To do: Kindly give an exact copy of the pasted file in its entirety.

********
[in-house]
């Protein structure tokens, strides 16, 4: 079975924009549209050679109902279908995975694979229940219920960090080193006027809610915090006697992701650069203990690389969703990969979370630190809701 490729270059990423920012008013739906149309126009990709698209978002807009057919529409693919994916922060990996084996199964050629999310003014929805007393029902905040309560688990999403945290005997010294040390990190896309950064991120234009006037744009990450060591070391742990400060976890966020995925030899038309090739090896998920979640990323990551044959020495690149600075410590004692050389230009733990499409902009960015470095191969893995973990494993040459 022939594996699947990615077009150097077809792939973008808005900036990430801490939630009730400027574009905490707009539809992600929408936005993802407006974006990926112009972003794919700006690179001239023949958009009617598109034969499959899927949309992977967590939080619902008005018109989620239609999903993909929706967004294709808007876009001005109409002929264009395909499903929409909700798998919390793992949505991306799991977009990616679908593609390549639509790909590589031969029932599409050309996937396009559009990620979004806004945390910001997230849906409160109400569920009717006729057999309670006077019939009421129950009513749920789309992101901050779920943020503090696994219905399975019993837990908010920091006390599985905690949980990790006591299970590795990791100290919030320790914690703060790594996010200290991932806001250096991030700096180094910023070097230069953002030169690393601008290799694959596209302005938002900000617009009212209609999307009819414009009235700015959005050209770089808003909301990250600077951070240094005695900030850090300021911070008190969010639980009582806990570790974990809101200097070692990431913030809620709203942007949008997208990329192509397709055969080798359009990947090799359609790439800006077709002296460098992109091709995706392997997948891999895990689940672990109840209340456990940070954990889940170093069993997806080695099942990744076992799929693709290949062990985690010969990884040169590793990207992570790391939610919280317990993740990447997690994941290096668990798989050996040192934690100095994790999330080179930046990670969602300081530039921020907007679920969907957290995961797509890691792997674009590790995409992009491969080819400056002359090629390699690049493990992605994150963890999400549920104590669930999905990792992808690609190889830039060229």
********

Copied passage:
[in-house]
């Protein structure tokens, strides 16, 4: 079975924009549209050679109902279908995975694979229940219920960090080193006027809610915090006697992701650069203990690389969703990969979370630190809701 490729270059990423920012008013739906149309126009990709698209978002807009057919529409693919994916922060990996084996199964050629999310003014929805007393029902905040309560688990999403945290005997010294040390990190896309950064991120234009006037744009990450060591070391742990400060976890966020995925030899038309090739090896998920979640990323990551044959020495690149600075410590004692050389230009733990499409902009960015470095191969893995973990494993040459 022939594996699947990615077009150097077809792939973008808005900036990430801490939630009730400027574009905490707009539809992600929408936005993802407006974006990926112009972003794919700006690179001239023949958009009617598109034969499959899927949309992977967590939080619902008005018109989620239609999903993909929706967004294709808007876009001005109409002929264009395909499903929409909700798998919390793992949505991306799991977009990616679908593609390549639509790909590589031969029932599409050309996937396009559009990620979004806004945390910001997230849906409160109400569920009717006729057999309670006077019939009421129950009513749920789309992101901050779920943020503090696994219905399975019993837990908010920091006390599985905690949980990790006591299970590795990791100290919030320790914690703060790594996010200290991932806001250096991030700096180094910023070097230069953002030169690393601008290799694959596209302005938002900000617009009212209609999307009819414009009235700015959005050209770089808003909301990250600077951070240094005695900030850090300021911070008190969010639980009582806990570790974990809101200097070692990431913030809620709203942007949008997208990329192509397709055969080798359009990947090799359609790439800006077709002296460098992109091709995706392997997948891999895990689940672990109840209340456990940070954990889940170093069993997806080695099942990744076992799929693709290949062990985690010969990884040169590793990207992570790391939610919280317990993740990447997690994941290096668990798989050996040192934690100095994790999330080179930046990670969602300081530039921020907007679920969907957290995961797509890691792997674009590790995409992009491969080819400056002359090629390699690049493990992605994150963890999400549920104590669930999905990792992808690609190889830039060229």